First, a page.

After five years of research and writing, professor of history John D. Roth completed the last of three books about Mennonite identity in the 21st century.  The third book, Practices: Mennonite Worship and Witness, was completed this June and focuses on Mennonite ethics as an expression of how Mennonites worship and are witness to their beliefs.

The first book of the trilogy, Beliefs: Mennonite Faith and Practice, was published in 2005 and focuses on the theology of Mennonites.  The second book, Stories: How Mennonites Came to Be, is primarily historical.

“There is a sense in which every generation needs to articulate the Christian faith in contemporary language,” said Roth, noting that previous attempts to do so were written for different generations.

The books offer an overview of Mennonite beliefs, acknowledge how other faiths differ in some of those beliefs, and identify questions and issues that are still unresolved within the church.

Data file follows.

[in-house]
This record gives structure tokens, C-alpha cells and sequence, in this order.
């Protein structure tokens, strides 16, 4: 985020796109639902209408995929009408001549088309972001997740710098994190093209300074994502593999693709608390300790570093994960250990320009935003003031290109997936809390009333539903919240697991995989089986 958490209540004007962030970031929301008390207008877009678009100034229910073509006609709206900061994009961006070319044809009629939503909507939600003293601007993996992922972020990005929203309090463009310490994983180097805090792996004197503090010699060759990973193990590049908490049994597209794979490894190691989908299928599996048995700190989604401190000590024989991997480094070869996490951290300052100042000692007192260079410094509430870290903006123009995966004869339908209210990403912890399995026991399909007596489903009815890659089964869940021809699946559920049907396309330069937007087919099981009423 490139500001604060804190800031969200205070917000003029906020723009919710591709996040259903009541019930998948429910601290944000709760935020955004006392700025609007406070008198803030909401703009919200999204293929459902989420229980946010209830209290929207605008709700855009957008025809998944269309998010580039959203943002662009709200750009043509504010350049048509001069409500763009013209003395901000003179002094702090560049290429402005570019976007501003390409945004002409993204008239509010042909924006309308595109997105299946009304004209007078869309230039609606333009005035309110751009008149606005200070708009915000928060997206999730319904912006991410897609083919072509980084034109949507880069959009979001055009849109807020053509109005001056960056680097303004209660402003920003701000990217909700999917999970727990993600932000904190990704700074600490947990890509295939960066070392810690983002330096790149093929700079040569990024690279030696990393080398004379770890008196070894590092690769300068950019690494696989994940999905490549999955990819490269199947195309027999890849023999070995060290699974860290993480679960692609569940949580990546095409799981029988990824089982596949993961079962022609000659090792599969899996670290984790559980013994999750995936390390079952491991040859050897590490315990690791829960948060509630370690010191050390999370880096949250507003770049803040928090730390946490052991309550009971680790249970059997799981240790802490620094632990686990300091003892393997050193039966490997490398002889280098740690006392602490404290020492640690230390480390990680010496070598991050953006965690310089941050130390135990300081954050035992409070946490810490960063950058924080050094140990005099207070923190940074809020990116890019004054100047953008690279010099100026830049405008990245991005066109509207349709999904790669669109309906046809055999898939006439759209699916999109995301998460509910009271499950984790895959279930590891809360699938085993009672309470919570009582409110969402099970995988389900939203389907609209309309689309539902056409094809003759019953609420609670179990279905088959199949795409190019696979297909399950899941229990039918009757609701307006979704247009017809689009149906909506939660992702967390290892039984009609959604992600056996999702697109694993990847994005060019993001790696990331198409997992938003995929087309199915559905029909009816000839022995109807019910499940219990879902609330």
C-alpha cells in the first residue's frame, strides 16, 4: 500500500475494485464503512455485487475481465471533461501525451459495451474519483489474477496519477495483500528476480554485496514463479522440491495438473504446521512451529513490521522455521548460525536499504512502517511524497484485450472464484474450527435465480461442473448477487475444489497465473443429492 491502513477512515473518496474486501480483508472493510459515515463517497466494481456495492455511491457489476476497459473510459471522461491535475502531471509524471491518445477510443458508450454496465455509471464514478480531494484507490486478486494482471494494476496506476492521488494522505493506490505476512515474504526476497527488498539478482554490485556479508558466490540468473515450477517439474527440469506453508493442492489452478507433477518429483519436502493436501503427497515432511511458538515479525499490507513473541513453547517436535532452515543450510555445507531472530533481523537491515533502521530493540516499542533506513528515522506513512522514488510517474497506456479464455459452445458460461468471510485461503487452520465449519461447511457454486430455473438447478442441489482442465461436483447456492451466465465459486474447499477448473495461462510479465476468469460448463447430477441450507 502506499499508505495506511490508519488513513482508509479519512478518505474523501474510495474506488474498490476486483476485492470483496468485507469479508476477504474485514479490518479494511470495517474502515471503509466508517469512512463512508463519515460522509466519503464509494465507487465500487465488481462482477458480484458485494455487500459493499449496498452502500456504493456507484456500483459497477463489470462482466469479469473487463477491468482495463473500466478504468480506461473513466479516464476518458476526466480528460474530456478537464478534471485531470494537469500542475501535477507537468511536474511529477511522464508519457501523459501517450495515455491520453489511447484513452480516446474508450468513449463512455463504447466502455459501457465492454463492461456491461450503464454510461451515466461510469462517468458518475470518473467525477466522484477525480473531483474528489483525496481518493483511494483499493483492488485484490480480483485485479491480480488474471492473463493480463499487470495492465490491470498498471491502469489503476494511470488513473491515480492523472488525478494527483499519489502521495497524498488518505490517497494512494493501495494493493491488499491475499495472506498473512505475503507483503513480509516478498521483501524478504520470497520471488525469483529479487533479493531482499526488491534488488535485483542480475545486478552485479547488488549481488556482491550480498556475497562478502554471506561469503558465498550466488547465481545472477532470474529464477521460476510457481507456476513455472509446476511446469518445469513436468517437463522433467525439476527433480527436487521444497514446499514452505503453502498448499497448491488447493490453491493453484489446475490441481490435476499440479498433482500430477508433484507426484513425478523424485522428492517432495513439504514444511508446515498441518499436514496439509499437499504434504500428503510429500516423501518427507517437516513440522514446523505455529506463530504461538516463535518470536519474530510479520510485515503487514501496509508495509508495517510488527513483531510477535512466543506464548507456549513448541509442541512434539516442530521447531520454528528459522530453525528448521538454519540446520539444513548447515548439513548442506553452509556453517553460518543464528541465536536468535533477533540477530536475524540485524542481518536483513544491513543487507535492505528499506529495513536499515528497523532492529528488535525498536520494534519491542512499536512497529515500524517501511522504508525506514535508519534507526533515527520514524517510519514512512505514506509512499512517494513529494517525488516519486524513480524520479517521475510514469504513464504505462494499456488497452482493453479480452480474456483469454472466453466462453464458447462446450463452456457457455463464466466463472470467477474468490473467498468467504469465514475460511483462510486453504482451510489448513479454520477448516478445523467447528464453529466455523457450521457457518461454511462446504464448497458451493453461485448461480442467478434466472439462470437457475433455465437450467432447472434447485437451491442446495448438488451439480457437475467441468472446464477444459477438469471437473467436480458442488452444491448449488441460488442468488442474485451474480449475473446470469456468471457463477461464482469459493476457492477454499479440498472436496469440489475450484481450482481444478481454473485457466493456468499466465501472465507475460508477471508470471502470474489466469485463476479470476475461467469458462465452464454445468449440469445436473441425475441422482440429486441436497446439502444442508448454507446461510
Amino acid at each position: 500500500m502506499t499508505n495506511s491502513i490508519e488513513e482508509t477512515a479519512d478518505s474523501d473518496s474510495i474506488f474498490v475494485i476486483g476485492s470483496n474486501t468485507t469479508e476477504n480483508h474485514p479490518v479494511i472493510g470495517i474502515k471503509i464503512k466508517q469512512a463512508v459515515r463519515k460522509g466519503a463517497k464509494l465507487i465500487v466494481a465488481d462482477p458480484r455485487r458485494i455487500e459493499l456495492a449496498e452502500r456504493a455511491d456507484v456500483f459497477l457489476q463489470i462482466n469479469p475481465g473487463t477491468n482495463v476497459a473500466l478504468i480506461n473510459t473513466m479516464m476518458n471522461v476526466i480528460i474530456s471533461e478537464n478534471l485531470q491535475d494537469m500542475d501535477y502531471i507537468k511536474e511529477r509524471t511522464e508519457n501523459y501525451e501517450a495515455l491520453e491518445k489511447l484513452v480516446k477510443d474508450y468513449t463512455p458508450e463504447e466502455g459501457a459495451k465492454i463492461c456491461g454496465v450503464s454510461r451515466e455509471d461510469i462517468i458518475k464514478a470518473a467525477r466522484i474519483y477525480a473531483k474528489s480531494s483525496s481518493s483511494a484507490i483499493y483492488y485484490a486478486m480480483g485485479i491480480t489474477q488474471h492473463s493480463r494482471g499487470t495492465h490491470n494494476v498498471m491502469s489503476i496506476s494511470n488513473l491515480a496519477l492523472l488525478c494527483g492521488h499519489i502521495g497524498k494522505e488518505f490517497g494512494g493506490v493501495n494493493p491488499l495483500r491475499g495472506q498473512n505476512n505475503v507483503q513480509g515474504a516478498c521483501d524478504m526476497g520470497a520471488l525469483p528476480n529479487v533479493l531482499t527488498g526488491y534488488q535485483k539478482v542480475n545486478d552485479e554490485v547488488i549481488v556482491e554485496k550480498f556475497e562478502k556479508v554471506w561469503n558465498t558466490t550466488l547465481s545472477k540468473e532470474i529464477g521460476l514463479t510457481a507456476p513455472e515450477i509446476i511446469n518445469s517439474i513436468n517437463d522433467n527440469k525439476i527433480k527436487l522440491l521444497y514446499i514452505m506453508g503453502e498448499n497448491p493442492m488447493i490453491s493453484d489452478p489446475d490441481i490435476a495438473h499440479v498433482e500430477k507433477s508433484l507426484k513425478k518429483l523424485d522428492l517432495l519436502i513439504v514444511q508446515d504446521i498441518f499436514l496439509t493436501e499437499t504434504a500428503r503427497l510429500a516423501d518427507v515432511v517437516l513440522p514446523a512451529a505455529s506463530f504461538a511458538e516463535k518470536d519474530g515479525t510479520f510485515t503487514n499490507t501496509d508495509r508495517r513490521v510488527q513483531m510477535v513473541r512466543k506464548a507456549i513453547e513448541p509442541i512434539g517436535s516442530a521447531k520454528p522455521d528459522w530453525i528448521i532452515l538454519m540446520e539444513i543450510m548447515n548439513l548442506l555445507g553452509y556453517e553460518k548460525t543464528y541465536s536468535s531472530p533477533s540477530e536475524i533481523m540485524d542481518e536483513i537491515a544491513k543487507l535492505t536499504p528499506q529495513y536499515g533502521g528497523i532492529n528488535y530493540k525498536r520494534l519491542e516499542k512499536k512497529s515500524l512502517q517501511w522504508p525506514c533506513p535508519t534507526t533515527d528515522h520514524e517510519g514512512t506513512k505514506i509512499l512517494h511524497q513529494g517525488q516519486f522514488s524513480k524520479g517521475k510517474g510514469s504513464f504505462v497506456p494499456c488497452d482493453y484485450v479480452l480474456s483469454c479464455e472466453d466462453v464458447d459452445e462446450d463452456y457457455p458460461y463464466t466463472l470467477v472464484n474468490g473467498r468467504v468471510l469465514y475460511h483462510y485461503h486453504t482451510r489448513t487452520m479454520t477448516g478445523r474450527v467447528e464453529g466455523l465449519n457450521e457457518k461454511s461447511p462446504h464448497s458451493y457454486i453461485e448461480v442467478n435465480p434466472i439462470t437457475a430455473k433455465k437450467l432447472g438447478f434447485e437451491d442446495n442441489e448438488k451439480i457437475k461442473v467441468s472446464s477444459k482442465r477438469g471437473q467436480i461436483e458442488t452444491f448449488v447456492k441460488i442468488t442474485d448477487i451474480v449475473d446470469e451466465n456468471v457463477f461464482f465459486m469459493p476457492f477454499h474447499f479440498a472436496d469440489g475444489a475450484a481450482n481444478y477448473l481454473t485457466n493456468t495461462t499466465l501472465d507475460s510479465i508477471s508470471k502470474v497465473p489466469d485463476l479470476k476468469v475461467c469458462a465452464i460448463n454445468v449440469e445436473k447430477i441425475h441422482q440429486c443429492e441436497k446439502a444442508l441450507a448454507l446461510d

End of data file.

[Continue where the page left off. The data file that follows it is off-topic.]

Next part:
Practice is somewhat different from the previous two books because it focuses more directly on the current state of the Mennonite church.

“[Mennonites] don’t have a well-developed theology of worship and are often suspicious of an emphasis on heavy-handed evangelism, which leaves us tongue-tied about these very important aspects of the Christian faith," Roth said.

The book considers the question: “Why bother going to church?”  Roth mentioned the importance of discussing this question, especially during this time of decline in overall numbers and transitions in denominational identity. “The practices of worship shape our understanding of the world in very fundamental ways,” Roth said. “Worship forms our character. It shapes the way we live in the world as ethical people, which is at the heart of Christian witness.”

Although these books are intended for Mennonite congregations (baptism classes or new members), Roth believes the conversational tone of the books makes them inviting to non-Mennonite audiences as well.

Roth described the writing process as “long, winding, and sometimes difficult.” He added, “Although I am a historian by training, as a professor at Goshen I want to always ask how I can use my scholarship as a form of service to the church; how can I communicate the insights from my discipline for the construction of theology?’”

Copies of all three books can be purchased at the Goshen College Bookstore or at